cph pix
14.—17. november 2019
KontaktBranchePresseEnglishbuster filmfestival

Meet Rudy Riverón Sánchez, the director of ‘Is That You?’

Several international filmmakers in this year’s programme have been in attendance during the festival. We have talked to a handful of them. Meet Rudy Riverón Sánchez, the Cuban director of ‘Is That You?’

Rudy Riverón Sánchez is born in Cuba and the director of ‘Is That You?’ (¿Eres Tú, Papá?), his first feature film and one of the rare psychological horror films to be made in Cuba.

'Is That You?' is an evocative, beautiful and strange tale, loaded with voyeurism, sexual and not least incestuous symbols. It starts as a drama about domestic violence and aggressive masculinity, and slowly but confidently glides over into a spiritual and eerie ghost story. Recently, many horror films have made their way out of South and Central America, not least last year's 'Good Manners', and with 'Is That You?' Cuba can also claim its own chilling voice in the horror tradition.

Catch the last screening of 'Is That You?' at Gloria tonight at 21.15.

Briefly, what is ‘Is That You?’ about?

The film is about Lili, a thirteen year old girl who is struggling with the loss of her father, and she has a goal to find him again. But when she finds the truth, it isn’t a pleasant truth. It changes her life into a nightmare.

What were your inspirations when you made the film, in terms of genre and in general?

The biggest influence for ‘Is That You?’ was ‘Repulsion’ and ‘Rosemary’s Baby’ by Polanski, and, not in terms of horror films but in terms of structure, I also drew on ‘Taxi Driver’, ‘Hamlet’, and ‘Psycho’ from Alfred Hitchcock. I picked up elements from psychological horror, which I felt more connected with. I was also influenced by the experience of living in England because it helped me gain a detached perspective that I didn’t have before when I was living in Cuba.  

What was it like returning to Cuba to shoot the film?‍

‍Cuba for me is like a time machine. When I came back after having lived in England for a while, I felt something that I never had before. I was looking at Cuba from a different perspective, from a different angle, with an objectivity that I didn’t have before. The style that I created was a product of my journey when I came back to Cuba again, and the film history that I’ve got.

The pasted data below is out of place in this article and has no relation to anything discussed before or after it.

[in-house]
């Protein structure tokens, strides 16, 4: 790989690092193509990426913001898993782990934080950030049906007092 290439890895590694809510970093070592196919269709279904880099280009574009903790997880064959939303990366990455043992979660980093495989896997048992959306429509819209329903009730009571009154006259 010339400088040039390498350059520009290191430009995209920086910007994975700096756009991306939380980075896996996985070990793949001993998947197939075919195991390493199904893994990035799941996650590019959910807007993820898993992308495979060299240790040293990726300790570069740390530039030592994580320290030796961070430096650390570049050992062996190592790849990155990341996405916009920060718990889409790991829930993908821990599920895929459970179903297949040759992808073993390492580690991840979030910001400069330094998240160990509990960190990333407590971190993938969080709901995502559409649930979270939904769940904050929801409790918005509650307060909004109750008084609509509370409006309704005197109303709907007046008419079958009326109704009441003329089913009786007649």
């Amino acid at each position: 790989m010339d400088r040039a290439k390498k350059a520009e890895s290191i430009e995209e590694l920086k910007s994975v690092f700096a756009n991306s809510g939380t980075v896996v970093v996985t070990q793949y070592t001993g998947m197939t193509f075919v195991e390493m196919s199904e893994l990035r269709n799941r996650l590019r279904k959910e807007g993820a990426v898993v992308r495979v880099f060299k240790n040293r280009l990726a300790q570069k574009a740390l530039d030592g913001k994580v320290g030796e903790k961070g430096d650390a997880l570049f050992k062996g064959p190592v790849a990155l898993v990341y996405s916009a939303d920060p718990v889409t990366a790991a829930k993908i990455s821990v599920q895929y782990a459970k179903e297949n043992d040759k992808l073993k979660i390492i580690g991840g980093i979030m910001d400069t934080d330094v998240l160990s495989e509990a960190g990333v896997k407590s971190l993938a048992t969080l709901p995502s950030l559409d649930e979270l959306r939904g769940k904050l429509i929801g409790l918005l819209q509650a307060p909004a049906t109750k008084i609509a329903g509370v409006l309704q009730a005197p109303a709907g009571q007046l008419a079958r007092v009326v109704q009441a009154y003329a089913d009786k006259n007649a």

Do you think it was harder to make the film in Cuba, than if you had made it in England? ‍‍

Because I haven’t done feature films in England (I’ve been working, not as a director, but in other areas), I think it’s just different. In Cuba you have to deal directly with the government and the institutions that belong to the government. In England these are separate institutions, they are individuals and companies. So the process is completely different.

The main actress, who plays Lily, she recently won an award for best actress. Could you speak a bit about that, and your work relationship with her?

Gabriela Ramos is the leading actress of ‘Is That You?’. She won an award for outstanding performance at the Oldenburg Film Festival (as did Victoria Carmen Sonne for 'Holiday'). She is a brilliant actress, very intelligent, works really hard, and soon after I met her she wanted to be in the film and do her character.

You also have a couple of Cuban legends in your film? The actress who plays the old woman and the cinematographer are well known film people in Cuba. Can you speak a bit about how that work relationship came to be, and how you convinced them to be in the film?

Raúl Pérez Ureta is the cinematographer of ‘Is that You?’, he has done more than fifty feature films in his career. He has been working with the biggest directors in Cuba. He has been making film since 1966 or 1967. He is a legend in Cuban cinematography. When I met Raúl Pérez Ureta, I met him through another actor. Very famous in Cuba. And Raúl told me, “I only work with clever directors.” So I was thinking “wow”. What can I do when someone tells me this? So he read the script, he liked it, and we had a few discussions. He wanted to work, get us on the project, and he loved it. And with Eslinda Núñez, who is practically speaking the face of Cuban cinema, I wrote the character thinking about her. I wanted her to do the character. It was quite risky. So when she read the script and she liked it as well, working with her was magnificent. It was really beautiful.

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